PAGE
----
Picture it: it’s March 2020 and the Pandemic has just begun. You’ve been told to work from home.
It’s initially sort of exciting/terrifying as you go out for your daily walk, watch Tiger King, and learn how to knit. You set up your office space at the end of your bed or at your kitchen table, which you’ve posted a picture of on Instagram. It’s a temporary fix but at least you get unlimited access to your own snacks, and can wear sweatpants all day.
BOOM. It’s 2022. You’re still working from home. You’re still in sweatpants but your desk set-up is probably looking more dishevelled and if anyone schedules another Zoom meeting with you you’re going to scream.
Many companies – having found that their employees could work perfectly well from their own homes – have decided that WFH is here to stay, and have scrapped their previous office contracts.
WFH brought up many issues for the art world: how do you see any of the art works you’re trying to deal with? How do you meet with collectors and artists in a way that feels genuine and productive?
Maybe you’re now facing the prospect of working 40 hours a week from your own home, forever. We’re listing our pros and cons for the Working From Home revolution.
(Also, did you know that the terms “pro” and “con” come from the latin “pro” and “contra” meaning “for” and “against”? No, us neither.)
What do you reckon?
Start a bit early, finish a bit late, move your lunch break around to fit your schedule, have a shower between meetings – the flexibility that comes with WFH and the control you now have over your own diary comes as a massive positive. For many of us, the rigidity of the working day is something we’re more than happy to wave bye-bye to.
Reserving Your Energy
Not needing to slog your way to the office, spend however long getting ready with a full-face of makeup, packing your bags, etc, before work begins, it’s no surprise that many of us feel less tired and drained by the end of the working day. That means you can actually do the things you want to do after work – join that book club, go long-distance running, do an adult colouring book – that you’d previously never found time before because you were too exhausting.
Saved Time and Money on the Commute (and lunch)
Goodbye Commute – see you in Hell! Yes, there are some people who use their commute to meditate, or read a book, or have “me time”, but us? We’re thrilled to see the back of it. Commutes cost – whether it be in fuel for your car or tickets for the bus – and it’s not something that many employers reimburse. Plus, going into the office meant (unless you were particularly organised) buying lunch, or coffees, or snacks throughout the day.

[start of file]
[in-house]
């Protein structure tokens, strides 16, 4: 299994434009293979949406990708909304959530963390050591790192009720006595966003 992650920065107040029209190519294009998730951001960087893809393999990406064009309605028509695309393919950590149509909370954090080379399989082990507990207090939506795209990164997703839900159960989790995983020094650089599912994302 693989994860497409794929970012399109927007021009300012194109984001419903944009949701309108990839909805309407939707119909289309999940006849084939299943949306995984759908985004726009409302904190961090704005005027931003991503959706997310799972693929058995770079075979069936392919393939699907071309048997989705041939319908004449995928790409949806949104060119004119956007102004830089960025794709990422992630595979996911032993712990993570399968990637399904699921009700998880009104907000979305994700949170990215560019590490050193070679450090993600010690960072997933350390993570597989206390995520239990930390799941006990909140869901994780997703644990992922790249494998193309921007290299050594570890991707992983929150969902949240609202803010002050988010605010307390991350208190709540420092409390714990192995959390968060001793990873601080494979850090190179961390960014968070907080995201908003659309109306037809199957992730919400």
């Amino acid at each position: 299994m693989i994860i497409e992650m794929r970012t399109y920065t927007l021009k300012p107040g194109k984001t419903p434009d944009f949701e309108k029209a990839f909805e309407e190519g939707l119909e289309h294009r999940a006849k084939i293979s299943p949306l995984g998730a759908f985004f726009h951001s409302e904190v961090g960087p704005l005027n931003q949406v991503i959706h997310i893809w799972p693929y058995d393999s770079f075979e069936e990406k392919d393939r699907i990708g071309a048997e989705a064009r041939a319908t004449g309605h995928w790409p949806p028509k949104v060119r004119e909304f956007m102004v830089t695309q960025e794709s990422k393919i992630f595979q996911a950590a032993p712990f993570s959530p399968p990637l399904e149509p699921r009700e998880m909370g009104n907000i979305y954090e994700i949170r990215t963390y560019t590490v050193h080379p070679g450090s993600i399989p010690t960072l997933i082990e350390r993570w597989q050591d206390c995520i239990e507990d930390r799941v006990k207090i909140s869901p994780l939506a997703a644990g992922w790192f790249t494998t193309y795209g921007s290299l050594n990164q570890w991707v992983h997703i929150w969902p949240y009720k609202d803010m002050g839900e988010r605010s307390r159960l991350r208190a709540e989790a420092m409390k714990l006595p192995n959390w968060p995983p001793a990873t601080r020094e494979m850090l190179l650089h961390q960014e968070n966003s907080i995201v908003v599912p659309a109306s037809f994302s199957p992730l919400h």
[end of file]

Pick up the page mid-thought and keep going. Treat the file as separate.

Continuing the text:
Fewer Interruptions from Co-Workers
If you’re someone who gets on with their co-workers, lucky you! But how often does Chatty Carol interrupt your work flow with a juicy bit of office gossip? And how frequently does Noisy-Chewer Nigel ruin your focus while he chomps into his lunch? Working away from your co-workers can bring back a sense of control and calm to your work day.
While you might have to deal with some attention-pulling noise from your co-workers, working together in an office was helpful for quick decisions getting made and problems getting solved without a 1000-part email chain (or worse, a Zoom meeting) having to happen. Being physically in the same place as each other means you can ask for a minute of someone’s time off-the-cuff to check something, rather than booking in a call a working week in advance.
Loss of Team Spirit
Some people who got their jobs after Spring 2020 have never even met their co-workers. When your only “social” time with your co-workers is your morning meeting, or perhaps a virtual Christmas party, it’s no wonder that you don’t feel particularly attached to them, or loyal to the company.
Blurred Work/Life Boundaries
Wake up in your house, go to work in your house, finish work in your house, try to relax in your house, go to sleep in your house. It’s no wonder it can be a struggle not to finish work late, or do your washing up while you’re on the clock. Without a clear division of “work” and “life”, how are you meant to strike a balance?
More Distractions from Life
So you’ve just sent off that important email, and you notice that the dishwasher hasn’t been loaded, or that you haven’t ironed your clothes in a while, or that there’s a small stain in the carpet that you could get out now if you just mixed together some vinegar and some… home life can be distracting. Working from an office means you can truly focus on your work, and the washing up can wait until you get home.
Author: Verity Babbs